In the summer of 1975, while I was in a Soviet math camp preparing to compete in the International Math Olympiad on behalf of the Soviet Union, my fellow team members and I were approached for help by Valera Senderov, a math teacher in one of Moscow's best special math schools.
The Mathematics Department of Moscow State University, the most prestigious mathematics school in Russia, was at that time actively trying to keep Jewish students (and other \undesirables") from enrolling in the department. One of the methods they used for doing this was to give the unwanted students a different set of problems on their oral exam. I was told that these problems were carefully designed to have elementary solutions (so that the Department could avoid scandals) that were nearly impossible to find. Any student who failed to answer could easily be rejected, so this system was an effective method of controlling admissions. These kinds of math problems were informally referred to as "Jewish" problems or "coffins". "Coffins" is the literal translation from Russian; they have also been called "killer" problems in English.
These problems and their solutions were, of course, kept secret, but Valera Senderov and his friends had managed to collect a list. In 1975, they approached us to solve these problems, so that they could train the Jewish and other students in these mathematical ideas. Our team of the best eight Soviet students, during the month we had the problems, solved only half of them. True, that we had other priorities, but this fact speaks to the difficulty of these problems.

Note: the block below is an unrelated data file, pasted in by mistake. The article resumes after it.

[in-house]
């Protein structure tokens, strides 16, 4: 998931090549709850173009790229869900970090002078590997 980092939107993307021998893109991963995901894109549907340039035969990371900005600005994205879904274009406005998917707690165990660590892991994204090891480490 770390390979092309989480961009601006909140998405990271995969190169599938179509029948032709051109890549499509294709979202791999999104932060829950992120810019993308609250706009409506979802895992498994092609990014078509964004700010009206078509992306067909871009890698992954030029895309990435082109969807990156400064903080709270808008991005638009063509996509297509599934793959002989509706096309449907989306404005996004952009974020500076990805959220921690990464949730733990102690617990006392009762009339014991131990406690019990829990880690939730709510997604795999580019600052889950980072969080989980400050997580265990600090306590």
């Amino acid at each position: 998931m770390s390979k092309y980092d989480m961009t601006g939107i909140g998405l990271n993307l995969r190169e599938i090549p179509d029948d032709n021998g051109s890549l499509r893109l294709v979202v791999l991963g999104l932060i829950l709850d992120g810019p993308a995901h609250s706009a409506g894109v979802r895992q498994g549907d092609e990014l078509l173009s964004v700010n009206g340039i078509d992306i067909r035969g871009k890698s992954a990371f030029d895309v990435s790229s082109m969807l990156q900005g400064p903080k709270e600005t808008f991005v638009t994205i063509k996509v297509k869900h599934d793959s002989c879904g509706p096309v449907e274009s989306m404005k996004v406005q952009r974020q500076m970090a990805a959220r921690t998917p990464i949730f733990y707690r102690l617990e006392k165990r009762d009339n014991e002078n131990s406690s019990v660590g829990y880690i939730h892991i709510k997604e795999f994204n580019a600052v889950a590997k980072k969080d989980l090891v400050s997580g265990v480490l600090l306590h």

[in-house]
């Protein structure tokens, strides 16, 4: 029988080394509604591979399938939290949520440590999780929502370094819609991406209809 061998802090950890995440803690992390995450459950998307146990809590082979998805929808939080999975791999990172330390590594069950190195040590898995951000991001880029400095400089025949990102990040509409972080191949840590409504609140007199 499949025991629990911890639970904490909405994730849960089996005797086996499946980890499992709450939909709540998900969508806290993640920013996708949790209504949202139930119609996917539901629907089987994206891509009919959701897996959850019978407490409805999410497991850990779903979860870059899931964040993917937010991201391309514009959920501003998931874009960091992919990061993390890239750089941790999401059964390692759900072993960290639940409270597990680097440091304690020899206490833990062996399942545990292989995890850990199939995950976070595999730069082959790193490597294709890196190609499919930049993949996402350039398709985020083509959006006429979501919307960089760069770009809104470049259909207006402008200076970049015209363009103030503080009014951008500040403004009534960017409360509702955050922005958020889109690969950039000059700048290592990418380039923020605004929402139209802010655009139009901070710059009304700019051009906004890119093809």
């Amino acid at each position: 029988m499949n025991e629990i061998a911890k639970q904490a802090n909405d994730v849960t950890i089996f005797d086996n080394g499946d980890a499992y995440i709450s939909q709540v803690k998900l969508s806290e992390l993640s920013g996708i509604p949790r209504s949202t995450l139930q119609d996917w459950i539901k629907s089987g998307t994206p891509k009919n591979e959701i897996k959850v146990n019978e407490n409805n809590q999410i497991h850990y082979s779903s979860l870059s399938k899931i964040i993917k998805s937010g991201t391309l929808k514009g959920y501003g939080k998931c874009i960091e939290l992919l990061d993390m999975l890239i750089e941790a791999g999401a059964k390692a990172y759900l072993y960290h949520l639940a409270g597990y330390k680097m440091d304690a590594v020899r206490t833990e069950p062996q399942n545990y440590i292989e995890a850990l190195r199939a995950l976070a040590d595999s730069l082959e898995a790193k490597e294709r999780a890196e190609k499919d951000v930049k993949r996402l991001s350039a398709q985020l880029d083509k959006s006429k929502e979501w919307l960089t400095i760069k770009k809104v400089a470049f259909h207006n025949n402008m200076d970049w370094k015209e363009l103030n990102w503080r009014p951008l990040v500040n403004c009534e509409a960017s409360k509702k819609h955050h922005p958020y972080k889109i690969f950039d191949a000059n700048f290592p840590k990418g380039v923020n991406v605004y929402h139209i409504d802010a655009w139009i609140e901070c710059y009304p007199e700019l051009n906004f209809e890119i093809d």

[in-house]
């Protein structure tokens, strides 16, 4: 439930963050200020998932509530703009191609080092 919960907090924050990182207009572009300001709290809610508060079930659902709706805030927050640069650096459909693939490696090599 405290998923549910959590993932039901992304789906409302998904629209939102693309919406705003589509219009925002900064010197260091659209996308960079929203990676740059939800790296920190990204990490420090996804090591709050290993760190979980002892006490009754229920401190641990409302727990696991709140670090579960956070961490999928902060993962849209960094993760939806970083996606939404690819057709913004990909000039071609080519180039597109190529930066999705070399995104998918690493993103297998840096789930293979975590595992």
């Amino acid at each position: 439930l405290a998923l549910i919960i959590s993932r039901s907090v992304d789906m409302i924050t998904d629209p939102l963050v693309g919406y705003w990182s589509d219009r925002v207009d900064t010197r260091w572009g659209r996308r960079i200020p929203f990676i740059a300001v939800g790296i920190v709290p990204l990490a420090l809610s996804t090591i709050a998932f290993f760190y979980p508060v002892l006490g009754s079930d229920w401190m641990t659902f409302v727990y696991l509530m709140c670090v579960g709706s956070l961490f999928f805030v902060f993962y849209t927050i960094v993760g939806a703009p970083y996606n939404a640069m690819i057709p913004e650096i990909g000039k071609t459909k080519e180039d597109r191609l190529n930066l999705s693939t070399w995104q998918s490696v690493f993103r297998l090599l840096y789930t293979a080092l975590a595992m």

Being young and impressionable, I was shaken by this whole situation. I had had no idea that such blatant discrimination had been going on. In addition to trying to solve them at the time, I kept these problems as my most valuable possession|I still have that teal notebook.
Later, I emigrated to the United States. When I started my own web page, one of the first things I did was to post some of the problems. People sent me more problems, and solutions to the ones I had. It turned out that not all of the cons even had elementary solutions: some were intentionally ambiguous questions, some were just plain hard, some had impossible premises. This article is a selection from my collection; we picked out some choice problems that do contain interesting tricks or ideas.